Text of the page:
Agile is a dynamic and efficient approach to software development. However, with frequent changes comes the necessity for test automation. Unfortunately, many test frameworks falls in terms of effectiveness.
Test automation can be tedious...
Test scripts are often expensive to build and maintain. Consequently, coverage is frequently limited, leaving critical business scenarios unchecked.
This leaves the team operating under a cloud of risk. When bugs do slip through, they require immediate and time-consuming fixes, disrupting the flow of agile development.
Drawing from a wealth of lessons learned from automation projects, I can help you design and build a cost-effective test framework.
Our job is to innovate and make it work.
While modular, robust test code can keep maintenance costs under control, it alone doesn't guarantee success. To tip the cost-efficiency equation in favor of benefits, a test framework should have the following key characteristics:
Utility – The framework should aid team members in their everyday tasks, not just execute a static test suite.
Accessibility – It's important that domain experts can intuitively use and extend the framework, without support from developers.
Extensibility – Extending coverage to new application shouldn't require a major overhaul.
As benefits surpass costs, the test framework gains traction within your team. Transforming into a central hub, it sparks collaboration for building a comprehensive test suite.
With this in place, the cloud of uncertainty lifts, freeing your team to really get into the rhythm of agile development, confident in the quality of their work.
AXA transitioned from an old Cobol application to a modern Java-based system. The new platform is built on top of a third-party contract administration system, which has been customized and seamlessly integrated with in-house developed applications such as a CRM software and an offer system. Updates roll out bi-weekly.
From the start, it was clear that we needed to automate most of the testing; otherwise manual testing costs would have skyrocketed.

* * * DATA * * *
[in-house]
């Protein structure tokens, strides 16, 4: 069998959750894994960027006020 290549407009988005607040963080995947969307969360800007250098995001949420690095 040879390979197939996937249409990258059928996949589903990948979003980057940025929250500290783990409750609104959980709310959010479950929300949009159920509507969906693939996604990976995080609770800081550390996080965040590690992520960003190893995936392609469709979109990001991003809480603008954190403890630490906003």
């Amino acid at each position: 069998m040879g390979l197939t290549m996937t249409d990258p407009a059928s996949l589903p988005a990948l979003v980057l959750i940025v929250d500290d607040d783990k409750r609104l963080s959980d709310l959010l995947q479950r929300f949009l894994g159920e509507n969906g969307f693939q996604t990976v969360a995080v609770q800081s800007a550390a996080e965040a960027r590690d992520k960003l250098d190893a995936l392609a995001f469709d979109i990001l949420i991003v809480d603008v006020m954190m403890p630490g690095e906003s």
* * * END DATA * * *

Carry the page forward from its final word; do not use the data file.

The test framework started as a development project. But, because the business processes were complex and still changing, we required support from business analysts. Yet, it was understood that support from business would wane if they have to invest heavily upfront without seeing swift returns.
To deliver tangible value, our first step was automating test data generation. The test framework was able to input complex contract data into the stable third-party application. This feature enabled business analysts to establish a clean initial state for their manual testing.
Business enthusiastically embraced this approach, recognizing it's speed and ability to prevent errors. They swiftly captured all the relevant contract constellations into the new test system.
Subsequently in partnership with the business unit, we integrated the modification and verification steps that execute after contract creation. Gradually, we fully automated all essential regression tests.
As of now, there is an expert group consisting of business analysts and developers dedicated to extending and maintaining the automated test suite. While maintenance remains a task, it's efficiently managed through established procedures.
My first encounter with test automation was during my master's thesis, as I worked on a unit-tested C application. It felt liberating to change code without the dread of unintended consequences.
Intrigued, I entered the field, but soon grew weary of repeatedly creating new frameworks. In response, I founded a company to develop a universal test framework.
However, I realized that businesses favored custom frameworks, given the unique nature of each project. Although a setback, it refined my ability to create targeted solutions.
Many years later, the delight I observe in my clients exploring test automation takes me back to that initial excitement during my thesis days.